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Mille Miglia - 1000 Miles of Passion
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MILLE MIGLIA: A race in pictures
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Mille Miglia Story 1927-1957
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Mille Miglia

 
 

Antonio BrivioAntonio BrivioBorn in Biella, Italy to an aristocratic family on the 27th of December 1905 the Marchese "Tonino" Brivio began racing with a 1,199cc supercharged Derby in 1927. In 1934 he joined Bugatti, and drove a Type 59 to 2nd place while setting fastest lap in the Belgian GP. The German teams boycotted the race when the Belgian Customs Authorities attempted to levy a 180,000 franc duty on their special racing fuel. He would gain his greatest success in sports cars winning the Targa Florio in 1933 and again 1935 driving for Alfa Romeo . He turned down an offer from Auto Union in 1936 to stay with Scuderia Ferrari, with whom he won the Mille Miglia in 1936.

Antonio BrivioThe 1936 Mille Miglia was complicated by deteriorating international conditions, in particular Italy’s military occupation of Ethiopia. Race organizers set up special classes for cars powered by alternative fuels, including (but not limited to) gasogeni. These were fuels based upon coal, wood or charcoal. Brivio's winning Alfa Romeo 8C 2900A however was fueled with a mixture of 44 percent ethanol, 44 percent methanol, 12 percent avgas—and a dollop of castor oil.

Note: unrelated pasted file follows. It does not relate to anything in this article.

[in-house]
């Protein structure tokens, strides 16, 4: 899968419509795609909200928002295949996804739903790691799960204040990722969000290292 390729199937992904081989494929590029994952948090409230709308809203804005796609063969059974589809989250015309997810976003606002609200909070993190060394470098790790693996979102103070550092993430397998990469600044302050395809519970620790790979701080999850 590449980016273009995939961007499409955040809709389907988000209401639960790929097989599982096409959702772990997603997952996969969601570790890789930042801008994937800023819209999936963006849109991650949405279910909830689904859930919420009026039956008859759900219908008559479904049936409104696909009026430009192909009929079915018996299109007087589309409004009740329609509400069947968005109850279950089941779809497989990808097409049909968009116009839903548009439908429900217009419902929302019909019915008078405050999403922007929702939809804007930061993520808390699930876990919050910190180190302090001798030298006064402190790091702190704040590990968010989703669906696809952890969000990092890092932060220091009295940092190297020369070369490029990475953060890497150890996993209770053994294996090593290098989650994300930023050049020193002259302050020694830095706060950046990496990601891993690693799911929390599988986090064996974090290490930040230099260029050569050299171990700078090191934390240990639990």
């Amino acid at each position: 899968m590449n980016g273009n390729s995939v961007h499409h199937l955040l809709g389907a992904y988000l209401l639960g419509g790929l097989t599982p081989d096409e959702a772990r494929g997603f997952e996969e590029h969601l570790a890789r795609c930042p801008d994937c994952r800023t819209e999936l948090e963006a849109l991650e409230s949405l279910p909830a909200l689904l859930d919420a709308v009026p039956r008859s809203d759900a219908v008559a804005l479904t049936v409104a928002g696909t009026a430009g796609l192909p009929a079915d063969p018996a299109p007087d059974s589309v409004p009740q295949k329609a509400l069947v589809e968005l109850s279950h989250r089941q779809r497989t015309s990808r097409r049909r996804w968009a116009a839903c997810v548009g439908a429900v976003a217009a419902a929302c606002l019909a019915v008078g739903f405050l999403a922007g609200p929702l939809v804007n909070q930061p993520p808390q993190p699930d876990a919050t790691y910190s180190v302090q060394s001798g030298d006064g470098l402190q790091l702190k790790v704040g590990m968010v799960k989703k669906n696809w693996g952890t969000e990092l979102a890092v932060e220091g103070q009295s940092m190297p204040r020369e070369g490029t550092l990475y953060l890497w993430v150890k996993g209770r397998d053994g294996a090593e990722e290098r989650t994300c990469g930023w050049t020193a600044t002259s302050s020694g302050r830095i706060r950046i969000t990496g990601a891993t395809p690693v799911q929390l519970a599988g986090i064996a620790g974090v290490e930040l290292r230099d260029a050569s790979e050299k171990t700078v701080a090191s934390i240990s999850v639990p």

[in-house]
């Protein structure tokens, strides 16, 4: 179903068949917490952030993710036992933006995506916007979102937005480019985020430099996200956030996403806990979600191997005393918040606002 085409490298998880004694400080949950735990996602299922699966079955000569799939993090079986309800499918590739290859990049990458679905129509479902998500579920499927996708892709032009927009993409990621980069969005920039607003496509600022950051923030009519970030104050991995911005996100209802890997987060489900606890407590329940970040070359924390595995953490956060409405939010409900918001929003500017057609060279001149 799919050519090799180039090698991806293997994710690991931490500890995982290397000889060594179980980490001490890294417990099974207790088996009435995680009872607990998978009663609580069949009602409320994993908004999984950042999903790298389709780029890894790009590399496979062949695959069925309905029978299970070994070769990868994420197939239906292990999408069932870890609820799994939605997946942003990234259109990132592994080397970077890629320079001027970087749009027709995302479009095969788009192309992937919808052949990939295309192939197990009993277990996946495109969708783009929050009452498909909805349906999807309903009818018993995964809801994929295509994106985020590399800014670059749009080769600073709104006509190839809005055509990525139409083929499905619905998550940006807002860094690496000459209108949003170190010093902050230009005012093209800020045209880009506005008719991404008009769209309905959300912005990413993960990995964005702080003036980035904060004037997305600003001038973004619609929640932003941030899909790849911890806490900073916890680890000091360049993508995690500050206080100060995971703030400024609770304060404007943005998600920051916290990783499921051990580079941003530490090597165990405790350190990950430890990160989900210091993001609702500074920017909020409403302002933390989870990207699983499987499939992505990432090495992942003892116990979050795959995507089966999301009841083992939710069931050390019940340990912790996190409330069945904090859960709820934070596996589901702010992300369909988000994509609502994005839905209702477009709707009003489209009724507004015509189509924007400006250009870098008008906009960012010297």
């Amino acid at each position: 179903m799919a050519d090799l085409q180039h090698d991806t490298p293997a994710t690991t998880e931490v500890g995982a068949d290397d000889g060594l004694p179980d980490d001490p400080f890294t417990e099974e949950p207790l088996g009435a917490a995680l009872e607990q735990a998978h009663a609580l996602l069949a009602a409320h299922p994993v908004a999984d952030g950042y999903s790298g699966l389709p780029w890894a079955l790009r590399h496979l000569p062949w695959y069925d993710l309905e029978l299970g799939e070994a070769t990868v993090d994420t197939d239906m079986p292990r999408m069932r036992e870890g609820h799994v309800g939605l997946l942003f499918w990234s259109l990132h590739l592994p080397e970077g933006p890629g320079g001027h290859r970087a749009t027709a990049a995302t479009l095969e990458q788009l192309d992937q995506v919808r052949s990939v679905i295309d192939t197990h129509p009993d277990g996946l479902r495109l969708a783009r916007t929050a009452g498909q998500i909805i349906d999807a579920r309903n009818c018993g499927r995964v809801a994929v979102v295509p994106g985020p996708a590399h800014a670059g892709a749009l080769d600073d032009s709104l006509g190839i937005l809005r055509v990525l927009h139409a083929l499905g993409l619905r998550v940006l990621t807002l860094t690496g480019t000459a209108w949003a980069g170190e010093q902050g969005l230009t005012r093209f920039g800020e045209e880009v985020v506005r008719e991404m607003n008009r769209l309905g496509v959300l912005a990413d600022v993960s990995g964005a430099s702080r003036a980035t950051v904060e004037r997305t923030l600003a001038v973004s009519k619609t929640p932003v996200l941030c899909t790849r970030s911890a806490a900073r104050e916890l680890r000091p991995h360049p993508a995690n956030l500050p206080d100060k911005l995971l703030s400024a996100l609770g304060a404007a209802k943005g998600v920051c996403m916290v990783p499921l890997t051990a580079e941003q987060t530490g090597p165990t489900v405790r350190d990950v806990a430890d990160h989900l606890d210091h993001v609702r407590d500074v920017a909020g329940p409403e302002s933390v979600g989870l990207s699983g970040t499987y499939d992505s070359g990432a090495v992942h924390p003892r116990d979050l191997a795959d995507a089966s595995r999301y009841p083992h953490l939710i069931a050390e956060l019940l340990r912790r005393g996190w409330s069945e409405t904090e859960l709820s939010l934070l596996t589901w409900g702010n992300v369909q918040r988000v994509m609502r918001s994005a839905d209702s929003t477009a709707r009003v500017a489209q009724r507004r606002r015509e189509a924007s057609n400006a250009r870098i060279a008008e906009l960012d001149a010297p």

Brivio would later relate that his entry for the event was totally unexpected and that Ferrari had wanted Tazio Nuvolari to drive the car instead. Ferrari then chose Mario Tadini an accomplished hill climber but perhaps more importantly a major investor in Scuderia Ferrari and the initial president of its Board of Directors to take his place. When Tadini suffered a sudden illness it was left to Brivio to take up the drive.

During World War II Brivio served as an air force pilot. Brivio coming from a winter sports area was also an Olympic bobsledder and competed in the 1936 Winter Olympics at Garmisch-Partenkirchen.

After retiring in 1937 Brivio would continue being involved in motorsports, later become president of the Commissione Sportiva Automobilistica Italiana (CSAI). He would make one last competitive drive in the 1947 Mille Miglia teaming up with one of the founders of the event, Aymo Maggi. Later it was said that he had proposed the new Formula 1 World Championship.

 

Alberto Ascari Clemente Biondetti Baconin Borzacchini Giovanni Bracco Antonio Brivio Giuseppe Campari Rudolf Caracciola Eugenio Castellotti Giannino Marzotto Ferdinando Minoia Stirling Moss Tazio Nuvolari Carlo Pintacuda Piero Taruffi Achille Varzi Luigi Villores